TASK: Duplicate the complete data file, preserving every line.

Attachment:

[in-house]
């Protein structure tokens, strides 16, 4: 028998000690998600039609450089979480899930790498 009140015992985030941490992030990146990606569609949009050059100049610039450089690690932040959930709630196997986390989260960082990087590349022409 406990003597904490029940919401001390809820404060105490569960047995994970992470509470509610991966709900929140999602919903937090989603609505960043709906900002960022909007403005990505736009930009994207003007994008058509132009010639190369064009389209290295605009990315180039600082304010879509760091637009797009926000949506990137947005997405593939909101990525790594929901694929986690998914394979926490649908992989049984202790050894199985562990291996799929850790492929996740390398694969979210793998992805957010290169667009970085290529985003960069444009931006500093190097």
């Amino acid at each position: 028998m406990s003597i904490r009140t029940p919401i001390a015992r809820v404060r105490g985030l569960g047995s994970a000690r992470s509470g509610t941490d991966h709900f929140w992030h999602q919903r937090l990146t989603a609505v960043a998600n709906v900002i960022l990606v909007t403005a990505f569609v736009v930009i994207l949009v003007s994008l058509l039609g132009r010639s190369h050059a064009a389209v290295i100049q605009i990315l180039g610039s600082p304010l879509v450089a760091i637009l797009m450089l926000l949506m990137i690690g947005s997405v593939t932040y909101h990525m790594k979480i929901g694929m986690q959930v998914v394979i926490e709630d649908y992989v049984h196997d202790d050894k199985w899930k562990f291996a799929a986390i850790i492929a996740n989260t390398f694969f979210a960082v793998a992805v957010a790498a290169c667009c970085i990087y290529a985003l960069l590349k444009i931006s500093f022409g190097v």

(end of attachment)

[in-house]
């Protein structure tokens, strides 16, 4: 028998000690998600039609450089979480899930790498 009140015992985030941490992030990146990606569609949009050059100049610039450089690690932040959930709630196997986390989260960082990087590349022409 406990003597904490029940919401001390809820404060105490569960047995994970992470509470509610991966709900929140999602919903937090989603609505960043709906900002960022909007403005990505736009930009994207003007994008058509132009010639190369064009389209290295605009990315180039600082304010879509760091637009797009926000949506990137947005997405593939909101990525790594929901694929986690998914394979926490649908992989049984202790050894199985562990291996799929850790492929996740390398694969979210793998992805957010290169667009970085290529985003960069444009931006500093190097």
């Amino acid at each position: 028998m406990s003597i904490r009140t029940p919401i001390a015992r809820v404060r105490g985030l569960g047995s994970a000690r992470s509470g509610t941490d991966h709900f929140w992030h999602q919903r937090l990146t989603a609505v960043a998600n709906v900002i960022l990606v909007t403005a990505f569609v736009v930009i994207l949009v003007s994008l058509l039609g132009r010639s190369h050059a064009a389209v290295i100049q605009i990315l180039g610039s600082p304010l879509v450089a760091i637009l797009m450089l926000l949506m990137i690690g947005s997405v593939t932040y909101h990525m790594k979480i929901g694929m986690q959930v998914v394979i926490e709630d649908y992989v049984h196997d202790d050894k199985w899930k562990f291996a799929a986390i850790i492929a996740n989260t390398f694969f979210a960082v793998a992805v957010a790498a290169c667009c970085i990087y290529a985003l960069l590349k444009i931006s500093f022409g190097v």